Estimated Primary Completion Date: September 2012 (Final data collection date for primary outcome measure)
Arms Assigned Interventions
Placebo Comparator: Placebo Drug: Folic Acid
Pill, 0.6mg given in 2002-2004, duration of pregnancy
Experimental: Folic Acid pill
Pill with B9, B6, B12
Drug: Folic Acid
Pill, 0.6mg given in 2002-2004, duration of pregnancy

Detailed Description:

Previous research estimates microeconomic returns to education as high as 42 percent per annum in Botswana (for primary education) and 47.6 percent per annum in Zimbabwe (for secondary education). These large returns have stimulated a concerted effort in investing in education to stimulate growth. This project focuses on a mechanism that affects educational attainment through in utero nutritional environment.

While most micronutrient deficiencies can be resolved through improvements in economic outcomes by increasing caloric intake, deficiency in utero for four nutrients in particular (B6, B9, B12, and iodine) has been biologically linked to irreversible and continuous damage to a person's lifetime cognitive development.

In Tanzania, as in other sub-Saharan African countries, the dietary intake of nutrients by pregnant women is marginal or lower than recommended and therefore these women are at high risk for deficiencies. However, unlike general nutrition shortages in utero that can lead to lower educational attainment, increased rates of physical disability, lower income and lower socioeconomic status, fetal deficiency in B6, B12, and B9 (folic acid) permanently limits intellectual ability. Thus, the impact of this particular deficiency is likely to be particularly acute and persistent throughout a person's lifetime.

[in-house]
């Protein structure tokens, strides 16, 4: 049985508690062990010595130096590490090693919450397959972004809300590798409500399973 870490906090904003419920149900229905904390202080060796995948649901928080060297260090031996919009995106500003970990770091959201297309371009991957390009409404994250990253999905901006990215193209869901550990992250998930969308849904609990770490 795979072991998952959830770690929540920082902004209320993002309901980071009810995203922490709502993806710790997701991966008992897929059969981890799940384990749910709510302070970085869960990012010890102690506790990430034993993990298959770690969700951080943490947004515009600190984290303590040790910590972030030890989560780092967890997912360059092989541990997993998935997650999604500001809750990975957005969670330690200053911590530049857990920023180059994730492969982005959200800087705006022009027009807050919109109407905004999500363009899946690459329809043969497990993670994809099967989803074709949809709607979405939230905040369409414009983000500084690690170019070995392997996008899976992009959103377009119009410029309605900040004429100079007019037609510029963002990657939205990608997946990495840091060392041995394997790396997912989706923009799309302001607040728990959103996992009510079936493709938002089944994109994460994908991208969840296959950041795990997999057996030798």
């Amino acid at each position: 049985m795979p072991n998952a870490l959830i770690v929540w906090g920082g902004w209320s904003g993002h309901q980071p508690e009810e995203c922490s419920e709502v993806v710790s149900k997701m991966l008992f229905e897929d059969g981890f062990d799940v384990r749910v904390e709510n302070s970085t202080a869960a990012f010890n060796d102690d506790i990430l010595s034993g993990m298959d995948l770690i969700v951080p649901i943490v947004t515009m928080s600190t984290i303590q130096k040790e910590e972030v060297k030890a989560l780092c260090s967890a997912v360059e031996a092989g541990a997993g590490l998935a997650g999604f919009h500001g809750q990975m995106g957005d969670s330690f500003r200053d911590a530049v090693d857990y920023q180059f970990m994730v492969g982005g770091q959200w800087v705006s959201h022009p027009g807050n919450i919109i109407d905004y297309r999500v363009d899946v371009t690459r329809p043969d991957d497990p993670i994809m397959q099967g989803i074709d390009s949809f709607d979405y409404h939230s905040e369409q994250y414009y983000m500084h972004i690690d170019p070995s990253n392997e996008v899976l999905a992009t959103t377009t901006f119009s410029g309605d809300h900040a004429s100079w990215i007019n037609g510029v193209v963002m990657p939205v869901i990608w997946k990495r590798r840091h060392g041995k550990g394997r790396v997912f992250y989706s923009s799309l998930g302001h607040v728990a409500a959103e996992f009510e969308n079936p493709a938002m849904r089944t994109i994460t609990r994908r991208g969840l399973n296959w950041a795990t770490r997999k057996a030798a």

Eligibility

Ages Eligible for Study:   18 Years to 49 Years
Genders Eligible for Study:   Female
Accepts Healthy Volunteers:   Yes
Criteria

Inclusion Criteria:

  • pregnant women

Exclusion Criteria:

  • non-pregnant women
  Contacts and Locations
Choosing to participate in a study is an important personal decision. Talk with your doctor and family members or friends about deciding to join a study. To learn more about this study, you or your doctor may contact the study research staff using the Contacts provided below. For general information, see Learn About Clinical Studies.

Please refer to this study by its ClinicalTrials.gov identifier: NCT01412580

Locations
Tanzania
MUHAS
Dar es Salaam, Tanzania
Sponsors and Collaborators
Harvard University
Muhimbili University of Health and Allied Sciences
  More Information

Additional Information:
No publications provided

Responsible Party: Plamen Nikolov, Harvard University
ClinicalTrials.gov Identifier: NCT01412580     History of Changes
Other Study ID Numbers: F19899-101
Study First Received: August 8, 2011
Last Updated: August 8, 2011
Health Authority: United States: Institutional Review Board

Additional relevant MeSH terms:
Folic Acid
Vitamin B Complex
Growth Substances
Hematinics
Hematologic Agents
Micronutrients
Pharmacologic Actions
Physiological Effects of Drugs
Therapeutic Uses
Vitamins

ClinicalTrials.gov processed this record on November 20, 2014